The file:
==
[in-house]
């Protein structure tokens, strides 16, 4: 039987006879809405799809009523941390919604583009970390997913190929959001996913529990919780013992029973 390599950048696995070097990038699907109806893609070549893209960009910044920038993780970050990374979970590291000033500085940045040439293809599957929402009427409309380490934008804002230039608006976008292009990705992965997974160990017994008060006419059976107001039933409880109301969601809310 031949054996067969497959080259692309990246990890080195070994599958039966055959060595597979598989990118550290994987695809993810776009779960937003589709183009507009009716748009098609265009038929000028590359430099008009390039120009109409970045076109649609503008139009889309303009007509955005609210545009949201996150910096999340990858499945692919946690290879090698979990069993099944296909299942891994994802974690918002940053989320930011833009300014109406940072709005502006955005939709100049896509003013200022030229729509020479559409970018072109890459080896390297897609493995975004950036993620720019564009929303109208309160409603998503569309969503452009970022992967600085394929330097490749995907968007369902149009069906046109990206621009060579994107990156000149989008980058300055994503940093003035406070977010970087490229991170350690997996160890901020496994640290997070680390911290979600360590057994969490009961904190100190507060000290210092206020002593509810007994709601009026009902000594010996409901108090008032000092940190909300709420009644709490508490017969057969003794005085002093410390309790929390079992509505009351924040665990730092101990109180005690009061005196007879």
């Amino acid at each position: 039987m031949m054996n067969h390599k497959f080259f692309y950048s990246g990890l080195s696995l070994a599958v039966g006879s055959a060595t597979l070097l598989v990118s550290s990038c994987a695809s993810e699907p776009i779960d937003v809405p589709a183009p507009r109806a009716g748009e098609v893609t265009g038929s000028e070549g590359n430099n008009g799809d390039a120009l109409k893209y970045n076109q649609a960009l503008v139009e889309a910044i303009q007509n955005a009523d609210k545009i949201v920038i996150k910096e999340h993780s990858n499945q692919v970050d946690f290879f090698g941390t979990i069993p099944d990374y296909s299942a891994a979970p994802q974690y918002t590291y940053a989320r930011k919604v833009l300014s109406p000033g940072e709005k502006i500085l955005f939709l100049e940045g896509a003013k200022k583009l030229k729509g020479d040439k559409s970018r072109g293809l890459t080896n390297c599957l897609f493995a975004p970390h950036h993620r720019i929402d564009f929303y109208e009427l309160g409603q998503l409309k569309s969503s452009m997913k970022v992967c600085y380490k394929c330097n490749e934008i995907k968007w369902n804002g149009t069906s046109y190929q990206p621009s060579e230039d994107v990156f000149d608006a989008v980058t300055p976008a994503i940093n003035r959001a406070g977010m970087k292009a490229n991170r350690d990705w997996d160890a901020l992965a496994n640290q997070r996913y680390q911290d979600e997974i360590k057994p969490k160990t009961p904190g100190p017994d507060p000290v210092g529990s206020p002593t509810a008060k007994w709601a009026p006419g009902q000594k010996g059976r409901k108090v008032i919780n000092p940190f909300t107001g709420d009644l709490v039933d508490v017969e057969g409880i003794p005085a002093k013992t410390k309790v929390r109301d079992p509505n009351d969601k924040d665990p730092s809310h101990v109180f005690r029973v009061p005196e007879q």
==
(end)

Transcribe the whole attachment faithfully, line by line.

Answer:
[in-house]
């Protein structure tokens, strides 16, 4: 039987006879809405799809009523941390919604583009970390997913190929959001996913529990919780013992029973 390599950048696995070097990038699907109806893609070549893209960009910044920038993780970050990374979970590291000033500085940045040439293809599957929402009427409309380490934008804002230039608006976008292009990705992965997974160990017994008060006419059976107001039933409880109301969601809310 031949054996067969497959080259692309990246990890080195070994599958039966055959060595597979598989990118550290994987695809993810776009779960937003589709183009507009009716748009098609265009038929000028590359430099008009390039120009109409970045076109649609503008139009889309303009007509955005609210545009949201996150910096999340990858499945692919946690290879090698979990069993099944296909299942891994994802974690918002940053989320930011833009300014109406940072709005502006955005939709100049896509003013200022030229729509020479559409970018072109890459080896390297897609493995975004950036993620720019564009929303109208309160409603998503569309969503452009970022992967600085394929330097490749995907968007369902149009069906046109990206621009060579994107990156000149989008980058300055994503940093003035406070977010970087490229991170350690997996160890901020496994640290997070680390911290979600360590057994969490009961904190100190507060000290210092206020002593509810007994709601009026009902000594010996409901108090008032000092940190909300709420009644709490508490017969057969003794005085002093410390309790929390079992509505009351924040665990730092101990109180005690009061005196007879």
């Amino acid at each position: 039987m031949m054996n067969h390599k497959f080259f692309y950048s990246g990890l080195s696995l070994a599958v039966g006879s055959a060595t597979l070097l598989v990118s550290s990038c994987a695809s993810e699907p776009i779960d937003v809405p589709a183009p507009r109806a009716g748009e098609v893609t265009g038929s000028e070549g590359n430099n008009g799809d390039a120009l109409k893209y970045n076109q649609a960009l503008v139009e889309a910044i303009q007509n955005a009523d609210k545009i949201v920038i996150k910096e999340h993780s990858n499945q692919v970050d946690f290879f090698g941390t979990i069993p099944d990374y296909s299942a891994a979970p994802q974690y918002t590291y940053a989320r930011k919604v833009l300014s109406p000033g940072e709005k502006i500085l955005f939709l100049e940045g896509a003013k200022k583009l030229k729509g020479d040439k559409s970018r072109g293809l890459t080896n390297c599957l897609f493995a975004p970390h950036h993620r720019i929402d564009f929303y109208e009427l309160g409603q998503l409309k569309s969503s452009m997913k970022v992967c600085y380490k394929c330097n490749e934008i995907k968007w369902n804002g149009t069906s046109y190929q990206p621009s060579e230039d994107v990156f000149d608006a989008v980058t300055p976008a994503i940093n003035r959001a406070g977010m970087k292009a490229n991170r350690d990705w997996d160890a901020l992965a496994n640290q997070r996913y680390q911290d979600e997974i360590k057994p969490k160990t009961p904190g100190p017994d507060p000290v210092g529990s206020p002593t509810a008060k007994w709601a009026p006419g009902q000594k010996g059976r409901k108090v008032i919780n000092p940190f909300t107001g709420d009644l709490v039933d508490v017969e057969g409880i003794p005085a002093k013992t410390k309790v929390r109301d079992p509505n009351d969601k924040d665990p730092s809310h101990v109180f005690r029973v009061p005196e007879q």